Back home in Wassenaar, we were also treated kindly by a German soldier who had been in charge of our garage, requisitioned by the occupation for “storage” purposes. Military trucks arrived at night to deliver or take away bags and boxes, but we never knew what they stored there. Until they released the garage back to us early in 1945, that is. When my mother opened the garage doors she found half a dozen large bags of coal, enough to keep our house warm and the kitchen stove burning for the rest of the winter, she said. Perhaps this was a gesture of thanks to our maid, who had taken pity on the nice, lonely soldier guard, serving him a cup of fake wartime coffee whenever mother wasn’t looking.

Among the most poignant war-related memories to have claimed my attention recently were those from the streets of Kobe in the early 1950s, when I was barely adult and already working in the branch of a Dutch bank: the heartbreaking images of white-robed disabled war veterans begging on street corners for some money and respect.

They presented a painful sight, those legless, armless wrecks with hooks for hands and iron-and-leather contraptions masquerading as legs. Most were still wearing the soldier’s caps in which they had fought — and ignobly lost — the war as they stood there, in clusters of two or three, in the wintry cold, their dolefully white kimonos flapping about their artificial limbs, their lives rendered doubly obsolete by their country’s defeat and their own mutilation. Most of them displayed placards describing the horrors they had been through and pleading for support.

They managed to maintain a kind of bitter, accusing dignity in the face of the embarrassed indifference from the equally beaten but still functioning populace, who scurried past minding their own business, trying hard not to see them, sometimes furtively tossing them a coin.

Some of the crippled veterans sang sorrowful songs, or played an instrument — an accordion perhaps — or used a wind-up gramophone from which emerged incongruous, scratchy military marches. I remember seeing two seriously disabled soldiers on a corner of the sloping shop-lined street, the Sando, leading up to the Kiyoshikojin Temple near Takarazuka. They sat on makeshift stools, clumsily playing some kind of string instrument-in-a-box. I felt sorry for them, tried to smile in powerless sympathy, but could find no other way to express my feelings than by slipping a few coins into their collection box.

Clearly these human wrecks did not form part of the orderly pattern of Japanese city-life that I was becoming to admire. There was a disturbing contradiction in this, which I found baffling. I wondered how a civilized and talented people bravely rising from the ashes of their shattered past could so totally ignore the plight of their wounded veterans. I was told that “the government” should take care of these poor devils, and that in any case their plight “could not be helped.”

Others were sharper in their judgment: The militarists had deceived the nation and lost the war, and it was their fate to end up like this. I was advised not to pay too much attention to people parading their misfortune. It was a Japanese problem over which foreigners should not worry themselves.

I felt indignant. True, the “militarists” had started and lost the war, but these soldiers were as much the victims of their generals and misguided politicians as the millions in the cities who had suffered the carpet bombings and the two atomic conflagrations. They had to be given the support they deserved and so very badly needed.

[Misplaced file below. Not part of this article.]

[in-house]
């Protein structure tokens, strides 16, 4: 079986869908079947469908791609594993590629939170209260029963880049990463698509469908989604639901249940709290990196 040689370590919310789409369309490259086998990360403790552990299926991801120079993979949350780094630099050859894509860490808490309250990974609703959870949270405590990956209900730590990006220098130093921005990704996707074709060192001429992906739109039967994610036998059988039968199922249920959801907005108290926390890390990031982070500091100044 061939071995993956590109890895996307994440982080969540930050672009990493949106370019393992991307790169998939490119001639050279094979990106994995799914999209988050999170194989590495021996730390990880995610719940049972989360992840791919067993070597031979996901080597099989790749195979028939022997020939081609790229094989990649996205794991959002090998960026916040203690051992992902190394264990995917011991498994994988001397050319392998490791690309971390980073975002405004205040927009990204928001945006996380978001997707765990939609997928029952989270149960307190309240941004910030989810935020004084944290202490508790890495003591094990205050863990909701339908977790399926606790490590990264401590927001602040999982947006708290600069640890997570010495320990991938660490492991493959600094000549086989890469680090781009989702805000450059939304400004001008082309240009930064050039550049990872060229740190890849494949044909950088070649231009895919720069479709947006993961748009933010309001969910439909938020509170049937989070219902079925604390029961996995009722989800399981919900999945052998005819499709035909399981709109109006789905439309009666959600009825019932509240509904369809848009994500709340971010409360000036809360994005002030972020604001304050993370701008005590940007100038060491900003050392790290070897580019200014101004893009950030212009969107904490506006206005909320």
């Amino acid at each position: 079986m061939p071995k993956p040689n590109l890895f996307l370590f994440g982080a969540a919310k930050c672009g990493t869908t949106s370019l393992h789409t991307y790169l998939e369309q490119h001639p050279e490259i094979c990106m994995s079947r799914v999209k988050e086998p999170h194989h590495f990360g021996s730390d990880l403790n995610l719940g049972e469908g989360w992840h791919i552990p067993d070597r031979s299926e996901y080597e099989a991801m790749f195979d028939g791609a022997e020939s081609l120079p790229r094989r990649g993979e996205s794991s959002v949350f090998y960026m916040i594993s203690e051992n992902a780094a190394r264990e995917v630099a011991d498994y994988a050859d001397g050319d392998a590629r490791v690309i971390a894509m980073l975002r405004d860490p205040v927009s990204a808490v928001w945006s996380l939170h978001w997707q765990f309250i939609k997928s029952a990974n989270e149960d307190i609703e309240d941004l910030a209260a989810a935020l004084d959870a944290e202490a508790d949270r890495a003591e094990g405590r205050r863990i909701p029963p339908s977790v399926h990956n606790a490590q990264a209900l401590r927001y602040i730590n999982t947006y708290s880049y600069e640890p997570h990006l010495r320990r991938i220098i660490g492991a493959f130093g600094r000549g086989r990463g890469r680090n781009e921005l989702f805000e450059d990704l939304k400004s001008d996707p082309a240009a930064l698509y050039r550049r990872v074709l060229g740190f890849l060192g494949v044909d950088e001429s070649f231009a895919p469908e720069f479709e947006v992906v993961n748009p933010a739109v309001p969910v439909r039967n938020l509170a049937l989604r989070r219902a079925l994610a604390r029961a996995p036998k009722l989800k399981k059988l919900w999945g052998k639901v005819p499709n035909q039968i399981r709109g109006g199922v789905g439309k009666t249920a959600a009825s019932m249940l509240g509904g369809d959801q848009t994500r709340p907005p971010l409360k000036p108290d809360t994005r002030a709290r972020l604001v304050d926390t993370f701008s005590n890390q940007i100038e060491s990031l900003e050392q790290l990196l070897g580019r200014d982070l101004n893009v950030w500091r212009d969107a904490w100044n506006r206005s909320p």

Still, it didn’t take long before I found myself heeding that sensible advice from sensible Japanese people. Within weeks, I had effectively banned the broken white soldiers from my consciousness. When they loomed into view, I crossed the street. I closed my ears to their plaintive songs. It was not easy at first, but I stood fast. As guilt receded, relief took its place. Since then, I had erased those war images from my mind, because we must leave the past alone and live in the vibrant, demanding now. Right? What is the use of raking up history? To what end?

Yet now, after all these years, the memories are back, prompted by the innocuous act of my opening that small metal box. Once again, I’m confronted by the horrors that mankind, time and again, has inflicted on itself, the consequence of arrogance, greed, or — most often — in the name of religion or racial hatred.

The message is clear: Don’t close your eyes to the past. Awareness of the mistakes and misdeeds by those who went before us — and by those acting the same way right now — will keep us alert to the dangers that surround us and thus hopefully help prevent history from repeating itself.

One way, perhaps the only way, for an individual to do our part is to practice in our own life the principles of fairness and tolerance — to allow scope for the broad spectrum of views and convictions that makes up human society, instead of trying to forcefully convert others to our creed or reaching for a gun at the first sign of discord.

I’ve moved the metal box to a lower shelf, to make it more accessible. From now on I’ll open it often and use its spoons and forks to help me remember. For we must know history to help us handle the present and prepare for the future.

A copy of Atlas No. 32 containing the Japanese version of this article can be ordered from its publisher, Nishida Shoten, by calling 03-3261-4509, sending them an email at nishi-da@f6.dion.ne.jp or visiting their website: www.nishida-shoten.co.jp. Hans Brinckmann on Amazon: www.amazon.com/author/ hans-brinckmann. Brinckmann’s websites: www.habri.jp (Japanese and English) and www.habri.co.uk (English)